St. Terri, pray for us all – help us to learn from the ultimate sacrifice you paid – a sacrifice not unlike our Lord Jesus paid. An innocent life taken from us all. We love you, Terri!

Categories: Catechetics, Commentary, Politics, Prolife, Saints | 2 Comments

Week of Witnesses

This week is one filled with witnesses. A week of red vestments at the liturgy. A week of powerful examples for us all to model our lives after.

The Greek word for ““witness”” is martyr, and the liturgical calendar this week features three feast days of martyrs:

  • Monday, Oct 17th St. Ignatius of Antioch
  • Tuesday, Oct 18th St. Luke
  • Wednesday, Oct 19th Saints John de Brebeuf, Isaac Jogues & their companions

St. Ignatius was the third bishop of Antioch (Peter was the first), and the person that first used the term “Catholic” to describe the Church. Like most of the Apostolic Fathers, he was martyred for his faith in Jesus. He was killed by animals in the Flavian Amphitheatre, more commonly known as the Coliseum in 107.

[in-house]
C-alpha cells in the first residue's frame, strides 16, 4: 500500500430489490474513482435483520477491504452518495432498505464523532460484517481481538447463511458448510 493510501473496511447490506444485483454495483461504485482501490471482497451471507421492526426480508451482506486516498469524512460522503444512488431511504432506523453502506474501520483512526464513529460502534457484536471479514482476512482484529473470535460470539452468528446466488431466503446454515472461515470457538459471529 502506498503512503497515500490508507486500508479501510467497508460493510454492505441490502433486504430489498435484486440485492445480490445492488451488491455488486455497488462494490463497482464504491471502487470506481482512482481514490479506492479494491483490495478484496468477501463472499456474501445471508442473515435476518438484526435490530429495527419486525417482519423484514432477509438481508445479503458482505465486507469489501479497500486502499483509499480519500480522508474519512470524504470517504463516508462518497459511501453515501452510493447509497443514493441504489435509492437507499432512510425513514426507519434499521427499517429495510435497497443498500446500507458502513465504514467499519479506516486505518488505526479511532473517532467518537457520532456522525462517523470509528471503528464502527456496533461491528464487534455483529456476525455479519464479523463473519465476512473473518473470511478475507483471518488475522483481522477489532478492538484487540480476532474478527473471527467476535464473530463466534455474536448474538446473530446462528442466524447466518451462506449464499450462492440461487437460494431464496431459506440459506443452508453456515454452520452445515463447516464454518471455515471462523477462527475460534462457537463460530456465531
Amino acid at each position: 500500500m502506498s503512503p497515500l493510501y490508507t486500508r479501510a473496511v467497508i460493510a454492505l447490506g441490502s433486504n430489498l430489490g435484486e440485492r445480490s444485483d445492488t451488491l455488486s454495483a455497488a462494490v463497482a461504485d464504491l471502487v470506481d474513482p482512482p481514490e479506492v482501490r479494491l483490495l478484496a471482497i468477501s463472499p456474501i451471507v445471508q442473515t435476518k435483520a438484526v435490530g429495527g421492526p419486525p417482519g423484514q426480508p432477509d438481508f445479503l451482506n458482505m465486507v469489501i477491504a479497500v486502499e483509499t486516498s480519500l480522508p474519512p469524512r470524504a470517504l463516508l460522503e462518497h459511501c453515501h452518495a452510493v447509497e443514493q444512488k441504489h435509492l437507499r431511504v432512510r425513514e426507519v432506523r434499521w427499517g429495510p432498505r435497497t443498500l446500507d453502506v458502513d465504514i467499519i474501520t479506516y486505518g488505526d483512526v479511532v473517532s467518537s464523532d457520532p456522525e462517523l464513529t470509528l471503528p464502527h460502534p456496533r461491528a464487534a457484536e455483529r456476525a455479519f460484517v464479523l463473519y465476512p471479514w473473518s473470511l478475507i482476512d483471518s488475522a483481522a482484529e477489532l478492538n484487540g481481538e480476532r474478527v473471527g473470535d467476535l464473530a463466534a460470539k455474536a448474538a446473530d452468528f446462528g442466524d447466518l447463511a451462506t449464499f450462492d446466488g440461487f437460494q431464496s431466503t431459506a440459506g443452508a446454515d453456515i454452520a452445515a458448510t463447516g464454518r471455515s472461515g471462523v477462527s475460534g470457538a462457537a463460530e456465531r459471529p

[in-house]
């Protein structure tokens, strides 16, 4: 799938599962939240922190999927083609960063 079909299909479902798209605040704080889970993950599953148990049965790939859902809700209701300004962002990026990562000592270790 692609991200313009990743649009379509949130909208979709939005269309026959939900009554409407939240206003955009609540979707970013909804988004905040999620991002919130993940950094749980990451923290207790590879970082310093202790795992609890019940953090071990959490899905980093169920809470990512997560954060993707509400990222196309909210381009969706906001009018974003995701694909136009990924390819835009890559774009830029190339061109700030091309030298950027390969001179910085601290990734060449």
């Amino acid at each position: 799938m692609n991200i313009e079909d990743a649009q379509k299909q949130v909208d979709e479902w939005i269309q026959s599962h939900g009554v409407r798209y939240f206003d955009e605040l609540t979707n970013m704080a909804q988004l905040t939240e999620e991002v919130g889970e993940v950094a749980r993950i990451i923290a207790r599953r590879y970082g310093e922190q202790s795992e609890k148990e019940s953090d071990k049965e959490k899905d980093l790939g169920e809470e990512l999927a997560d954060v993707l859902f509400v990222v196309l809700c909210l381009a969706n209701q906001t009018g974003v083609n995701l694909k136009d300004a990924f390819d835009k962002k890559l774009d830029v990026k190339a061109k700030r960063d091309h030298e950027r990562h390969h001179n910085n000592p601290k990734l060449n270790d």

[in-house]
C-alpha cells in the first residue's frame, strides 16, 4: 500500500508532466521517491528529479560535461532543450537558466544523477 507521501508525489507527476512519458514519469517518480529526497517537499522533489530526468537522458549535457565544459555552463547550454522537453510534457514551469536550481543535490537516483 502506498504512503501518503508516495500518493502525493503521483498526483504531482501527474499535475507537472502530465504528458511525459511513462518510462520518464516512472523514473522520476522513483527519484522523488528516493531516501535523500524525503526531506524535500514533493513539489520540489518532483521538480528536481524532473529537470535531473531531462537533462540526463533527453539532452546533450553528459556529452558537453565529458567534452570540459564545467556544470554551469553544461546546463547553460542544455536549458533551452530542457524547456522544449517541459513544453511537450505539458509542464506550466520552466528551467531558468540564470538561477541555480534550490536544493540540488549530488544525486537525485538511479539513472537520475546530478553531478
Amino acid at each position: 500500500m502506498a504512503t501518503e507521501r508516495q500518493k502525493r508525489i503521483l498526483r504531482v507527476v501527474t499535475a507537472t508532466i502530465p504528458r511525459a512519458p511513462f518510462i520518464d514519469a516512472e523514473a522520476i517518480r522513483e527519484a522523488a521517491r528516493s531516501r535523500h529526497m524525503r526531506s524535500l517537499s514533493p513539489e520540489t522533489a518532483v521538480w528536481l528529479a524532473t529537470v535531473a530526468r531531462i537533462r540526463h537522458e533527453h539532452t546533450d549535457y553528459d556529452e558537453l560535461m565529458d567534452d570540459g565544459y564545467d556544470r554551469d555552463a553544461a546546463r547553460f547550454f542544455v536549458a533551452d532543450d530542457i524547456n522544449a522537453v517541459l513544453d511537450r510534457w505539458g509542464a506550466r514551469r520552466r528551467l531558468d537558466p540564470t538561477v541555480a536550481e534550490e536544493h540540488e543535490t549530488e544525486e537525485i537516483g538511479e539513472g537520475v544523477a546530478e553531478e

St. Luke was both an Evangelist, writing a the Gospel attributed to him, as well as the Acts of the Apostles, and a companion of the Apostle Paul. He gave his life in witness to our Lord Jesus in Greece, where he was crucified, probably on an olive tree.

Saints John de Brebeuf, Isaac Jogues and their companions were French Jesuit missionaries serving in Canada from 1625 to 1649, when they were were martyred — some tortured to death, others decapitated. This group of eight Jesuits became known as the North American Martyrs, and were canonized in 1930. The names of the companions were: John de la Lande, Gabriel Lalemant, Charles Garnier, Anthony Daniel, Rene Goupil and Noel Chabanel.

Some people might think that the days of the martyrs are long gone. That most of the martyrs came during the early formation of the Church, and the ensuing persecutions by various Roman emperors. While it is true that many were martyred during these times; unfortunately the days of the martyrs are anything but over.

There are more martyrs of the 20th century then any previous century in the life of the Church. Thousands of new martyrs have offered their lives even in these latter days, primarily in Africa and Asia. Christianity is persecuted in many countries even today, with torture being used commonly against Christians.